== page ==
AOL Taps Intuit For Bill Payment Service

America Online (NYSE: AOL) announced today that it has bulked up its already-popular personal finance channel by signing a five-year agreement with Intuit (Nasdaq: INTU) to offer an online service for household billing.

Aimed at the small business and personal finance market, the service will be offered across multiple AOL brands by early next year, the companies said. The financial terms of the deal were not disclosed.

Two-Track Approach

The companies said the new service will allow users to view, track and pay bills online, whether the bills are electronically issued or hard copies. The service, which will be powered by View and Pay Bills by Quicken, will allow billers who do not provide electronic billing to send paper bills to an Intuit address, where they will be scanned into electronic format. Companies will be charged a fee for the service.

The companies said the “two-track” approach of allowing electronic billing and hard copy billing differentiates the new service from existing competitors.

“Everyone has to pay bills, and this new offering will simplify the process by allowing members to receive and pay their bills from one location, and view their billing history to track expenses,” said AOL President Bob Pittman. “With its extensive experience in electronic finance and strong customer focus, Intuit is a great ally for us in this new service.”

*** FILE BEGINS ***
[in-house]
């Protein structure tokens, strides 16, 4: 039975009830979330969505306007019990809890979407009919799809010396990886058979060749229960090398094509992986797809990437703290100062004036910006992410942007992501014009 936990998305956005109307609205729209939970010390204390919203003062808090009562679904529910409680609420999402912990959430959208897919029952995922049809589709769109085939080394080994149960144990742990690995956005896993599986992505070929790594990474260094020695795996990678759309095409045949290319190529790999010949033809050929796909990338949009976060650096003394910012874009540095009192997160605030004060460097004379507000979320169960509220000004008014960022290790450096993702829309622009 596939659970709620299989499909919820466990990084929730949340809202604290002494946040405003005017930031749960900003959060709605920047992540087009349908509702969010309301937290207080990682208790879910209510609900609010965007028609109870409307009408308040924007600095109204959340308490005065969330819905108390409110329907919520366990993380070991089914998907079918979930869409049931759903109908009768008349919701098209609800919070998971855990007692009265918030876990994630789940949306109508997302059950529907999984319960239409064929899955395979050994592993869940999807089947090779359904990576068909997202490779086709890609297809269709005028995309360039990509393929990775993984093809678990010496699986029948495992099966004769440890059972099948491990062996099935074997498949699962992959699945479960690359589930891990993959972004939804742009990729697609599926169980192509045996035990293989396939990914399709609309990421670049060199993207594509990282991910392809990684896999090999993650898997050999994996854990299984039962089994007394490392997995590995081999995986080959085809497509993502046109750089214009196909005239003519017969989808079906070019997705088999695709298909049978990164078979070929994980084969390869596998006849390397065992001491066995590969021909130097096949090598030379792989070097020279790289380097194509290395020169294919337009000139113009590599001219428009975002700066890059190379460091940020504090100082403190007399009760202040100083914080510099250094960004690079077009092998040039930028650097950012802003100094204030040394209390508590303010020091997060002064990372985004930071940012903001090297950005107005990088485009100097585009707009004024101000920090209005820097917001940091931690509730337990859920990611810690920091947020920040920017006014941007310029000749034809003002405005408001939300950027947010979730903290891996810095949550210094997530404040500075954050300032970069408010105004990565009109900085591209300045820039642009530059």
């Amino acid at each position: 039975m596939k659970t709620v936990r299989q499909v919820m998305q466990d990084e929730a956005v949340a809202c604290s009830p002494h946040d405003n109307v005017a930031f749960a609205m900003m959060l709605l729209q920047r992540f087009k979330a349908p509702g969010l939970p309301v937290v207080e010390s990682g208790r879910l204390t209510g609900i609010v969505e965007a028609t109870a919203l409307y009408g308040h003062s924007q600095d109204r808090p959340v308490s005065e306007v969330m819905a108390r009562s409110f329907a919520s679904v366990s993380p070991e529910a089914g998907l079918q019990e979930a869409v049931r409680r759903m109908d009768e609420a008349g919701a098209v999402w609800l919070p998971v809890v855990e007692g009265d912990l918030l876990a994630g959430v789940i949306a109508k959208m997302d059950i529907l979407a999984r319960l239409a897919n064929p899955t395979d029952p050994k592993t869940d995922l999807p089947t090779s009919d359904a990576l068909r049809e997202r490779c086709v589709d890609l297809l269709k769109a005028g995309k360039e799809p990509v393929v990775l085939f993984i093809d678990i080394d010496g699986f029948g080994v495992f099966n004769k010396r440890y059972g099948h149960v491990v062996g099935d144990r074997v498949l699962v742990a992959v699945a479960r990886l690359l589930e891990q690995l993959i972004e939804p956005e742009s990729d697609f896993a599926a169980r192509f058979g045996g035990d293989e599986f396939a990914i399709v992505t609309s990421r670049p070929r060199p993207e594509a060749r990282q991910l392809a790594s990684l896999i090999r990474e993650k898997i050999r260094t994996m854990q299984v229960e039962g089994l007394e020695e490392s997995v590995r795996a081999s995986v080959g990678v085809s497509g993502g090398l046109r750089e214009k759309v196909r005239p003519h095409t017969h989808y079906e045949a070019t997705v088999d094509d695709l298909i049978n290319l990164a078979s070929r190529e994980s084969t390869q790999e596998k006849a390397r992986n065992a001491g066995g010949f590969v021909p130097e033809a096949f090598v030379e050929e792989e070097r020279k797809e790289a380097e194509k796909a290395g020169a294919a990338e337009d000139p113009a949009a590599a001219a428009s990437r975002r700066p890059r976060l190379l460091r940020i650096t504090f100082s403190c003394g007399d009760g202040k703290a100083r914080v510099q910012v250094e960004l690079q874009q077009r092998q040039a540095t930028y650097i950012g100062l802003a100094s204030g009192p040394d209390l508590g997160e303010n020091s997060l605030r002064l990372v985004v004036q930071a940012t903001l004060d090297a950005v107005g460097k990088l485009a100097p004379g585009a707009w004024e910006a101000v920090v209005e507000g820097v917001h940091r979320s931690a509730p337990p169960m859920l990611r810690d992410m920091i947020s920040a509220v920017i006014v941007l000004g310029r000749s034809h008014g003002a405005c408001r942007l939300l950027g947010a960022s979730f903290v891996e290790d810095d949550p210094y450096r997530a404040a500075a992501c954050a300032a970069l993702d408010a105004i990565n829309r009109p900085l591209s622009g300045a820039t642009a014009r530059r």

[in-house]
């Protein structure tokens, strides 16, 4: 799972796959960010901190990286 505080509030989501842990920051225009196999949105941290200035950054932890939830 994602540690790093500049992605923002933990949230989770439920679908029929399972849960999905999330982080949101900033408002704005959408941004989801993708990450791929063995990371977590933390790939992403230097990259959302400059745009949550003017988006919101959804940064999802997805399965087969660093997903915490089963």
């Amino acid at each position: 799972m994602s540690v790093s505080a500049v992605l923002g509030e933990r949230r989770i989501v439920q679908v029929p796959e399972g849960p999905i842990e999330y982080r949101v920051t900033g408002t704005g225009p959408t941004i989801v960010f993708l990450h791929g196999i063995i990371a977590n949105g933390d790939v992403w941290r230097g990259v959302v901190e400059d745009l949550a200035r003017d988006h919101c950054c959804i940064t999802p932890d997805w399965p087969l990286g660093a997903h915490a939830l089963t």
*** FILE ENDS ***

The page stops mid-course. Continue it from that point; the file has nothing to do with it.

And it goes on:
Demand Is High

A just-released AOL/Roper Starch survey concluded that 55 percent of online consumers would like to pay their bills online. Jupiter Communications forecasts that the number of consumers doing so will leap from nearly two million today to 18 million by 2002.

With those kinds of numbers dangling like a carrot, it was widely perceived that it was only a matter of time before AOL expanded its personal finance offerings. Intuit, which was founded in 1983 as a small business and personal finance service, seemed to many to be a likely fit.

The first Quicken product rolled out in 1984, and added online banking and bill payment in 1995. Intuit booked 1999 fiscal year revenues of nearly $850 million (US$) and produced Internet-based revenue of $125 million.

AOL is getting bigger all the time, but has yet to show signs of corporate obesity and accompanying malaise. The Internet’s leading company announced first-quarter revenues of $1.5 billion, a record amount.

In fact, nearly every benchmark it established in the quarter — income, advertising levels, user increases — was a company record.

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